This week we were privy to both new inflation and initial unemployment claims data. The CPI data revealed a rather mundane inflation scenario. Meanwhile, the weekly initial claims number came in at a whopping 853K and missed estimates by the largest amount since June. Yet, even as these data seem to jive on the surface – prices muted while unemployment claims rise – other higher frequency data are painting a different picture: inflation up and claims up.
Indeed, CPI as calculated by the Bureau of Labor Statistics is full of adjustments and other processes that make it somewhat less useful as an inflation measure than other data series. We’ll leave that topic for another day. Suffice it to say that inflation expectations as measured by both the bond market and other survey data are painting a not so mundane picture of inflation. Meanwhile, there is less variability in the data when it comes to employment, which appears to be weakening markedly across many metrics.
As the reader can see in the first chart below, core CPI rose only 0.2% MoM and is up just 1.6% YoY (i.e. not strong).
In contrast, both 2-year breakeven inflation expectations as priced by the Treasury bond market (an excellent real time measure of inflation) and ISM manufacturing prices are rising strongly and are at multi-year highs.
The problem as I see it is not so much that inflation data seem to be gaining steam (outside of the CPI!). Rather, it’s that the employment situation is weakening at the same time. Economists have a word for this: stagflation.
As the reader may observe in the next chart, inflation expectations are rising at the same time initial unemployment claims also seem to be turning higher.
Another way to see this phenomenon is through ISM manufacturing prices and employment data. I use the ISM manufacturing survey as opposed to the ISM services survey as manufacturing data tend to be more sensitive to changes in underlying trends. The ISM survey has prices at a 2-year high and coming in at a strong 65 (readings over 50 represent expansion) while employment dipped back into contraction at 48.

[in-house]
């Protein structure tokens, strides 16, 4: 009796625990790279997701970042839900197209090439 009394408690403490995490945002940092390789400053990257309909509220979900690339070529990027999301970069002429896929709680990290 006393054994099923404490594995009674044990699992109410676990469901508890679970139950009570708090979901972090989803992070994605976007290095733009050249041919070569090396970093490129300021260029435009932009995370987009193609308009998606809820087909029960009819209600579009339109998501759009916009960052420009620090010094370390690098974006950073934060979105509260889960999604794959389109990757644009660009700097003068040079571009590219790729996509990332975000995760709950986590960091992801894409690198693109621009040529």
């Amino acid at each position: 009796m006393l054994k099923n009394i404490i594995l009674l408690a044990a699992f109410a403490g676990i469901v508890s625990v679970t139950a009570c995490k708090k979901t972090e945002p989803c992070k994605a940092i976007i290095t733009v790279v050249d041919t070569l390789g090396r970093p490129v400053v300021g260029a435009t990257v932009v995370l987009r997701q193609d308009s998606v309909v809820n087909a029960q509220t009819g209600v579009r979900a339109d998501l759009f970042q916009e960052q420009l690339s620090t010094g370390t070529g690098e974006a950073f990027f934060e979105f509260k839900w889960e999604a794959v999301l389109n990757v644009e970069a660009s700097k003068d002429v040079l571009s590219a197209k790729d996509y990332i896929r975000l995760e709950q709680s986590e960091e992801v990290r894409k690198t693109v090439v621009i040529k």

What’s more, the initial claims data has been leading the ISM employment series by one month all year long. That initial claims have turned higher again does not portend great things for manufacturing employment in the month ahead.
Now, we may yet see inflation data reverse course here as Lockdown 2.0 heats up and the weather cools. But, that is not the message from the bond market’s real time inflation expectations. Indeed, despite the weak CPI reading and weak claims data, 2-year inflation expectations have risen from 1.62% to 1.77% in the last week, which is a strong rise for a 5-day period. In any event, it appears the probability of some form of stagflation is rising.
Now the question becomes what to do about it? For that we delve into some simple stats. When we analyze forward 3 month returns in periods when the ISM prices index is greater than 50 AND the spread between ISM prices and ISM employment is greater than 15 (i.e. much stronger inflation than employment), we get the below. In all 599 monthly periods since 1971, about one third of them meet our simple criteria for stagflation. Based on the median forward return when this setup prevails, every single asset class in our analysis underperforms the median all-period return, except broad-based commodities.
Importantly, the underperformance is most pronounced among equities and bond yields also tend to rise. This means the muted equity returns in the stagflation environment are not compensated for by lower rates. Only broad-based commodities outperform in the stagflation environment, and even then the outperformance compared to all periods is rather placid.
We’d view these results as a modest negative input for risk assets heading into the winter months. When combined with “crazy speculative” activity in the options market, excess risk taking at this juncture may not yield the desired result.